In addition to organizing messages in a merchant message center by time frame, the merchant message center also may organize messages by other categories and criteria. In one configuration, the manager may organize messages by requested reservation so that a merchant may review proposed times for appointments. In another configuration, the manager may sort messages by customer importance. In still another configuration, the merchant message center may view higher level business analytics that show an indication of the overall projected resource requirement. The projected resource requirements also may be linked to a staffing application so that a manager can ensure that the merchant has a specified level of staffing that is responsive to a projected resource level. Thus, a restaurant may add workers of particular skill sets (e.g., extra chefs or waiters) to be responsive to a particular demand.

Referring to FIG. 1, an online buying system 100 is designed to offer a deal to a consumer 105. The deal is a monetary discount given to an item or items for sale by a merchant 110 at a merchant store 115 and the deal can be open for a set period of time (for example, 24 hours). The deal can be group-based (in which a plurality of consumers buy the deal) or the deal can be individually tailored to specific types of consumers.

The merchant 110 is a business entity that has goods and/or services to sell that are of interest to a consumer 105. The merchant 110 can maintain inventory of goods, and can house at least some of the inventory in a brick and mortar store 115. The merchant 110 has a business relationship 160 with a deal broker 130 of a deal brokerage 120.

The deal brokerage 120 is a party that offers the deal in the deal website. The deal broker 130 is an entity that creates, with the help and feedback of the merchant, the deal, offers the deal in the deal website, and manages the deal using the deal machine 125. The deal brokerage 120 and the deal broker 130 do not maintain inventory of goods or services. Rather, it is the merchant 110 who maintains the inventory, for example, at the merchant store 115 or at a location such as a warehouse that may be distinct from the merchant store 115. The merchant store 115 can be a brick and mortar store physically located near to the consumer 105 or to someone else (such as a recipient 165 of the deal) who will be receiving the deal obtained by the consumer 105. The store 115 can alternatively or additionally include a virtual (that is, online) store accessible through a network.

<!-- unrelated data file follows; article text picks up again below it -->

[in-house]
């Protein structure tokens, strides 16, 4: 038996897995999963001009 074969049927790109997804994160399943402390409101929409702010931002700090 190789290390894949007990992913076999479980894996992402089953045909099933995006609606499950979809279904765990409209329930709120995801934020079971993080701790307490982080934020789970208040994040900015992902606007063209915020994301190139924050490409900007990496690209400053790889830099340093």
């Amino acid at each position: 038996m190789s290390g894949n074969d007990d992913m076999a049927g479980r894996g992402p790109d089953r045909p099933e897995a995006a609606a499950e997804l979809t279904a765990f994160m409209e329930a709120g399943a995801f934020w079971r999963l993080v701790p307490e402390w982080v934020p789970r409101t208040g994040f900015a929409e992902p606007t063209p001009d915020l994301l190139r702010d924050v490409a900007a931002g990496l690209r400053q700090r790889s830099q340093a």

The deal is offered by the deal brokerage 120 in a deal website that is created and managed by a deal machine 125, which is controlled by or accessible to one or more deal brokers 130. The item or items for sale by the deal brokerage 120 can be a product (for example, food) or a service (for example, cleaning services or transportation services) or groups of products or groups of services. The deal website enables the consumer 105 to purchase the deal and then share the deal with others.

The deal machine 125 includes a programmable machine that is able to respond to instructions in a well-defined manner and can execute instructions (such as found in a program or engine). The deal machine 125 includes electronic and digital components, including hardware needed to implement the instructions and read/access data. The deal machine 125 includes a communication mechanism that is able to communicate with the network 135 through a communication channel 150. Additionally, the deal machine 125 includes components such as a web server that hosts and manages the deal website. The deal website can be public (viewable by anyone on the Internet) or private (viewable only by persons who have provided identifiable information and have received a unique identification number). Details of the deal machine 125 are shown in FIG. 2 and are discussed below with reference to FIG. 2.